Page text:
One question remained: After years of mixtapes, loosies, drama and everything else in-between could Mr. McCartney deliver an album? The answer: 2011’s I’m Gay (I’m Happy). Lacking anything near his “Based” tracks like “Wonton Soup,” and “Ellen Degeneres,” the album was more of an artistic evolution. If Lil B was the most polarizing emcee of the era, I’m Gay did more to defy expectations. Those who wanted the wild, irreverent music didn’t attach themselves to the more social political aim and dense production. Then there was the blatant middle-finger to rap’s rampant case of homophobia in the title. And let’s not forget that inspired album cover.  Hip Hop heads couldn’t grasp the unhinged structure despite Lil B improving his bars significantly.

Pitchfork’s Jayson Greene said I’m Gay has Lil B doing a “great job of articulating his ethos and appeal in the space of one album.” Till this day, the album holds a solid 73 percent Metacritic score. Despite the hype around the album, he released the album for free hours after it hit iTunes. Months later, R&B vanguard Frank Ocean came out of the closet and dropped his groundbreaking Def Jam debut Channel Orange. Before releasing the Grammy Award winning album, the former Odd Future artists went to his Tumblr page for this post:

“BASEDGOD WAS RIGHT. we’re all a bunch of golden million dollar babies. my hope is that the babies born these days will inherit less of the bullshit than we did. anyhow, what i’m about to post is for anyone who cares to read. it was intended to fill the thank you’s section in my album credits, but with all the rumors going round.. I figured it’d be good to clarify…”

Did the BasedGod’s philosophy influence Ocean’s decision? Who knows?  That just mean that his peers are watching. Just recently, 2011 XXL Freshman peer K.Dot called him and Lil Wayne the most influential.  Lil B has also been seen hanging out with Jaden Smith and shouting out Ty Dolla $ign. At last weekend’s BET Awards, Fetty Wap did the cooking dance on stage during his performance. Everything mentioned above doesn’t match his ascension into pop culture consciousness during this year’s NBA Finals when he allegedly “cursed” James Harden. Does the curse that also affected Durant exist? There isn’t any scientific explanation but, The Golden State Warriors are the 2015 champions and Lil B ended up on ESPN wearing something that could only be considered extremely Based. Is it dumb, ridiculous and adding to anti-intellectualism in Hip Hop? Hard to say when Lil B’s also found himself giving hour long lectures at prestigious universities like NYU, M.I.T. and UCLA promoting his Based lifestyle. What’s known is that there hasn’t been an artist in rap history that has been as carefree, unprocessed and unapologetic as Lil B.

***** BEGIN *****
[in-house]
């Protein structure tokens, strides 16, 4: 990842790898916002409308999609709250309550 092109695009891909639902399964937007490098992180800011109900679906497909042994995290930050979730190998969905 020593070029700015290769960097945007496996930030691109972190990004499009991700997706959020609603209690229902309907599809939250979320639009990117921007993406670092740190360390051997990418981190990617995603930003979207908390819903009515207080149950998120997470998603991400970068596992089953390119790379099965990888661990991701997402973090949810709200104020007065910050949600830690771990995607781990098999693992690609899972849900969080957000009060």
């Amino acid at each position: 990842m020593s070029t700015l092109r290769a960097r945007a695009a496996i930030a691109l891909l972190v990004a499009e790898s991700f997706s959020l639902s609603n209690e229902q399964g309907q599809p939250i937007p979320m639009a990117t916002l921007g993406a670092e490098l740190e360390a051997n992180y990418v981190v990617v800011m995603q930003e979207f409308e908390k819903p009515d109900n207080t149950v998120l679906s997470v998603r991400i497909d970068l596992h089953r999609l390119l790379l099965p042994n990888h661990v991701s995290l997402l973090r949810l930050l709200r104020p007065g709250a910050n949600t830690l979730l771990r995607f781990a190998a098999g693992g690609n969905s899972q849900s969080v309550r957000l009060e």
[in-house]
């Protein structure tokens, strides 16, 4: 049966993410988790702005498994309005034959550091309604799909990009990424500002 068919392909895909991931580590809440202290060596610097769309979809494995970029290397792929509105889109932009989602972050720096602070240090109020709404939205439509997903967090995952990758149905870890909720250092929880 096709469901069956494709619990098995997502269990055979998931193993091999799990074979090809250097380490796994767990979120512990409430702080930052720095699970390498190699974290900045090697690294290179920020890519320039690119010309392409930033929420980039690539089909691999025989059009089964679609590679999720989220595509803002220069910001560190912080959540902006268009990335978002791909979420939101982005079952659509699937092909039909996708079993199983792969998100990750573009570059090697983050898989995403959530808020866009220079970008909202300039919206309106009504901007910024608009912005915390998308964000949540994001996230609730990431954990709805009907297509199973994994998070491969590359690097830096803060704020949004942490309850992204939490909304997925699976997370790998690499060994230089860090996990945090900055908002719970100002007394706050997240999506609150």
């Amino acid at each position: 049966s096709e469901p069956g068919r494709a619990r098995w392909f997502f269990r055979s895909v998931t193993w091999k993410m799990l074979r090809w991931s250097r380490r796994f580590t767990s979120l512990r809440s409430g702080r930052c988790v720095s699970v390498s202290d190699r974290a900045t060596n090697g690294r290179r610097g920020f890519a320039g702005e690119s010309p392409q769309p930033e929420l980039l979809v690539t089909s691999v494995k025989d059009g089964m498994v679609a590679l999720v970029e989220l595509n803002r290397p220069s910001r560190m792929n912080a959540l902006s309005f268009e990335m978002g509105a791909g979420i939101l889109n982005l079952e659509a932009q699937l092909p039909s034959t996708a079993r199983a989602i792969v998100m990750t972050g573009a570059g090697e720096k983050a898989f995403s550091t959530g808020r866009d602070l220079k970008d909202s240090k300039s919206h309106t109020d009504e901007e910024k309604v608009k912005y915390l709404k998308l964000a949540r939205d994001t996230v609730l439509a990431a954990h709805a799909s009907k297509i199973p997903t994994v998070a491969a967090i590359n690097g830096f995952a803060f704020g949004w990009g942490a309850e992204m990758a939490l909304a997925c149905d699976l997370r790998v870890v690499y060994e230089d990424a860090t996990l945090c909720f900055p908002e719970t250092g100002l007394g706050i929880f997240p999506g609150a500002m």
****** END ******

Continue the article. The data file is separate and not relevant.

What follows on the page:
Dropping “Murder Rate” and “No Black People Are Ugly” in the same year comes off odd. On the contrary, BasedGod does this by overwhelmingly embracing contradictions without giving a fuck. Why call him the rap game Buddha? Well, the Based philosophy somewhat seems in-line with the two thousand and a half old religion. Just as Buddha had a transformative experience of enlightenment, Lil B managed to do the same following years of being Hip Hop’s most questionable figure. When he’s not spreading those Basedworld thoughts, his Twitter account became a spiritual motivation for technological narcissism brought by the social media generation. With that in mind, here’s one tweet that sums up how universal Lil B’s message of positivity has become.